COVID-19 has been an unpredictable black swan in 2020 and the second wave in Europe indicates that we might need to live with the pandemic for a long time. Although the development of a vaccine has had a landmark breakthrough, any vaccine will not be widespread quickly and there is still the opportunity for the virus to mutate and become seasonal. While widespread mass testing has been a central focus for governments for months, societies are now facing another question: how can the risk be assessed and how can the transmission of SARS-CoV-2 be prevented in the community.
Although the transmission routes for the SARS-CoV-2 are still debatable, there is increasing scientific evidence suggesting that long-range aerosol-based transmission might play an important role. How to assess and control the aerosol concentration are becoming the most critical measures for infection control. Due to the close link of the indoor CO2 concentration and aerosol density, using CO2 gas sensors to monitor the indoor environment can be an efficient method to control the COVID-19 outbreak. The German government is among the first to invest in this technology, installing CO2 gas sensors in schools. These sensors indicate when the air in the room is unhealthily stale.
The Federation of European Heating, Ventilation and Air Conditioning Associations (REHVA) has also published guidance for schools to install a CO2 monitoring system with traffic light indication, as shown in the image below.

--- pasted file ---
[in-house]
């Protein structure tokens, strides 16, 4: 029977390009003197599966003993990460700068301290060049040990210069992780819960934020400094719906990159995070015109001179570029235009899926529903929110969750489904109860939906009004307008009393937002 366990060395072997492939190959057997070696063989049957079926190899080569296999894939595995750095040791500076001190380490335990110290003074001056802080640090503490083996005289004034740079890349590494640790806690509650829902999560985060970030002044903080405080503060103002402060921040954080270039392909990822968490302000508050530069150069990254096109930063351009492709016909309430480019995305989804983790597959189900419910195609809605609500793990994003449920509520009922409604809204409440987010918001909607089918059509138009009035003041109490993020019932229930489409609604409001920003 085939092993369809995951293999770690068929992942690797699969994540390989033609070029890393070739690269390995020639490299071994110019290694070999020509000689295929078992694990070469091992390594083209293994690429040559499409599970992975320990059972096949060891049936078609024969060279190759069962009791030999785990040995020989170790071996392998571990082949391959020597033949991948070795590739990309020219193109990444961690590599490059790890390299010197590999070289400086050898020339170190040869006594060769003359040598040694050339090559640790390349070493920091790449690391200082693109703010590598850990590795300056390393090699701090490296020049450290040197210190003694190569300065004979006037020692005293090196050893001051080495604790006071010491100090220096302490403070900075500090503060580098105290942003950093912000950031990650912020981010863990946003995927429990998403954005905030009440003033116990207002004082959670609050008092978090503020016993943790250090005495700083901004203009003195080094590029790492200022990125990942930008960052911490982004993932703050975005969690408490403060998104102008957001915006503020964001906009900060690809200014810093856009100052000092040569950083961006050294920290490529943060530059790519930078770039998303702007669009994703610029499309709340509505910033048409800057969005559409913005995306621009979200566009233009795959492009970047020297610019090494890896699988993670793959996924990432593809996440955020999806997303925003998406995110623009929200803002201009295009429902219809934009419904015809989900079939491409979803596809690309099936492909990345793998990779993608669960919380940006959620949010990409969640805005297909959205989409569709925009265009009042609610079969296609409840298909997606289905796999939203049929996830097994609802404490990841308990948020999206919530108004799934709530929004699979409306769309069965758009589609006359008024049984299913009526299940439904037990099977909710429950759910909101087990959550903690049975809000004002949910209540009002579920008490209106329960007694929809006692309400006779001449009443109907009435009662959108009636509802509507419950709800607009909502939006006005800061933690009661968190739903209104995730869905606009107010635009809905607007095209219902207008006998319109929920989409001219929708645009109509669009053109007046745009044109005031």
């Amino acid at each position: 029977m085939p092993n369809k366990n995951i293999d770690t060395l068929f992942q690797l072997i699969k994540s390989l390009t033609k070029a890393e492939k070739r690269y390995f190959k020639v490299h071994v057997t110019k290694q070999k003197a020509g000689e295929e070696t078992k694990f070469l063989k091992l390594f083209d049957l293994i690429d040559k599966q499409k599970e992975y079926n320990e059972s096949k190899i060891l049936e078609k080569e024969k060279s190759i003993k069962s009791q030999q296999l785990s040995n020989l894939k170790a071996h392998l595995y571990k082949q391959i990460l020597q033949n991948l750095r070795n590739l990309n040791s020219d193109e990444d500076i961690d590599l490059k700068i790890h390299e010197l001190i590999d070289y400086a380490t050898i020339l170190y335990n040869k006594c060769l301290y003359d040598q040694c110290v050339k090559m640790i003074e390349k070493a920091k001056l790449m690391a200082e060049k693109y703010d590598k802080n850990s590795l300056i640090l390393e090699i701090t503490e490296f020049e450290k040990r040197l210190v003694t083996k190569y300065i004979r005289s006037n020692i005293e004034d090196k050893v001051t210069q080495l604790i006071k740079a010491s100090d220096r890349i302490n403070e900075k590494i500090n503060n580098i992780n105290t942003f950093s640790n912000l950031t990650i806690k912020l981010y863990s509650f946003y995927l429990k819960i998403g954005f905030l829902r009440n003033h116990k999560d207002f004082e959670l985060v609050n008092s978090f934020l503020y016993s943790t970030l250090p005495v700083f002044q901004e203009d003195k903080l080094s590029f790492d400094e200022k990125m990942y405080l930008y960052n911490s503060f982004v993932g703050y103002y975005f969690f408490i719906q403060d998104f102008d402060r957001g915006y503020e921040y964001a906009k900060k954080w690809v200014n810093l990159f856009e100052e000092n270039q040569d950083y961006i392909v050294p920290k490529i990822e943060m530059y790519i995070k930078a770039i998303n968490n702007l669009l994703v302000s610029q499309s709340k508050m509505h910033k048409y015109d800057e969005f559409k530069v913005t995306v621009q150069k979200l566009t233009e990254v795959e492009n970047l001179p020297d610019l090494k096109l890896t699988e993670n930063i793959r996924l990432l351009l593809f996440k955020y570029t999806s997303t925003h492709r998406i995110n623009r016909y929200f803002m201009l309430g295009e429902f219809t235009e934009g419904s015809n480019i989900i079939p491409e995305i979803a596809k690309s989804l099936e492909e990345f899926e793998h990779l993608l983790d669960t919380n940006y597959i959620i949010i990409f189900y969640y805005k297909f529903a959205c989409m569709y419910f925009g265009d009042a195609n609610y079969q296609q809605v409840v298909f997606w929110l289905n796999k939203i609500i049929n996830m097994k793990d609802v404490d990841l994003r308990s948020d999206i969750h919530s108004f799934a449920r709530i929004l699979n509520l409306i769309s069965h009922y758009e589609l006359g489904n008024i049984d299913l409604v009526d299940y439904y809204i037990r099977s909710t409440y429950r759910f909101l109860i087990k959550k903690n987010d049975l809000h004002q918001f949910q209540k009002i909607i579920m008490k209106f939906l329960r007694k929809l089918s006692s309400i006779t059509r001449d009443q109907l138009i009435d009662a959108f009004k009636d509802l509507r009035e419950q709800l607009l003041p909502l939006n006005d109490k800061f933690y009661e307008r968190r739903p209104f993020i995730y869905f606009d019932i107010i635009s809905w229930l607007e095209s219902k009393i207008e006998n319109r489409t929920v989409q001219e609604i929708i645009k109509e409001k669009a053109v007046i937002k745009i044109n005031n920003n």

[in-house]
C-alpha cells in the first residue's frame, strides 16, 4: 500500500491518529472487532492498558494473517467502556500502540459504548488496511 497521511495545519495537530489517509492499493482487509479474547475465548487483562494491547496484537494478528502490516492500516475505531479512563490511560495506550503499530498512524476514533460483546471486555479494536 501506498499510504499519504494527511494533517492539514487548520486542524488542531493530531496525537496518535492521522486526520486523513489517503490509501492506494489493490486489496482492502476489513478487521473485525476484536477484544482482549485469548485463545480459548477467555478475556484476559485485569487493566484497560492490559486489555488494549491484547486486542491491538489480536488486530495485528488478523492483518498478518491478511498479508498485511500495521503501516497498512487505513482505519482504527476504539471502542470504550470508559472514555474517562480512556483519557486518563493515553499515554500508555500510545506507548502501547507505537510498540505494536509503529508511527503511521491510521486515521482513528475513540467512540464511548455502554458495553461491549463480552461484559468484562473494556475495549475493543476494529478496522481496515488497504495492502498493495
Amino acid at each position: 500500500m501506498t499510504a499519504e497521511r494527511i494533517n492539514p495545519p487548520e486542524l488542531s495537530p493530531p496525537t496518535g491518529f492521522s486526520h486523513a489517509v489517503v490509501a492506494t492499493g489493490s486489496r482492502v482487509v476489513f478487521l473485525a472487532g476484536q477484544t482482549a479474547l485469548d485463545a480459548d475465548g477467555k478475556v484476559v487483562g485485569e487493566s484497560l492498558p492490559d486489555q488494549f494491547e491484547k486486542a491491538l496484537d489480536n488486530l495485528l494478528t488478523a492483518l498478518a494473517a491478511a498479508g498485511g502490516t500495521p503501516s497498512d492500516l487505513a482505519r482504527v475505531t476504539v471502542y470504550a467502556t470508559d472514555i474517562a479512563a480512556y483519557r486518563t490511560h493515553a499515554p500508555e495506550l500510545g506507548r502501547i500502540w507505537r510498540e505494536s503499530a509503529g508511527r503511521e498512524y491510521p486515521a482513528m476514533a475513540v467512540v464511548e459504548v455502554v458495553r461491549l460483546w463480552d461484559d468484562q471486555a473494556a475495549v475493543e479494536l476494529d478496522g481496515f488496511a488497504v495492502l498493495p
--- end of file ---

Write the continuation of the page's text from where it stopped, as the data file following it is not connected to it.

Examples of CO2 monitors with traffic light indicator showing the indoor air quality. Source: The Federation of European Heating, Ventilation and Air Conditioning Associations (REHVA)
While electrochemical gas sensors and metal oxide semiconductor gas sensors are cheaper and smaller, NDIR gas sensors are more reliable and sensitive for CO2 monitoring. The IDTechEx report "Environmental Gas Sensors 2020-2030", benchmarks the performance, cost and manufacturing maturity for various gas sensing technologies. Infineon launched new CO2 environmental sensors based on photoacoustic technology. This new product is believed to perform at a similar level as NDIR gas sensors at a significantly lower cost. Director at Infineon, Mr Hicham Riffi, told IDTechEx that they have received a considerable demand for implementing traffic light CO2 sensors in schools and offices. Photoacoustic-based CO2 gas sensors are also provided by Sensirion. They are also aware of the increasing demand for such CO2 gas sensors for HVAC systems and indoor air quality applications.
This new trend will boost the potential market for CO2 gas sensors. IDTechEx predicts that over 50K gas sensors will be installed in Germany alone in 2021 and the demand for CO2 gas sensors globally will exceed 1 million units if other European countries and the new US government will decide to follow the same path.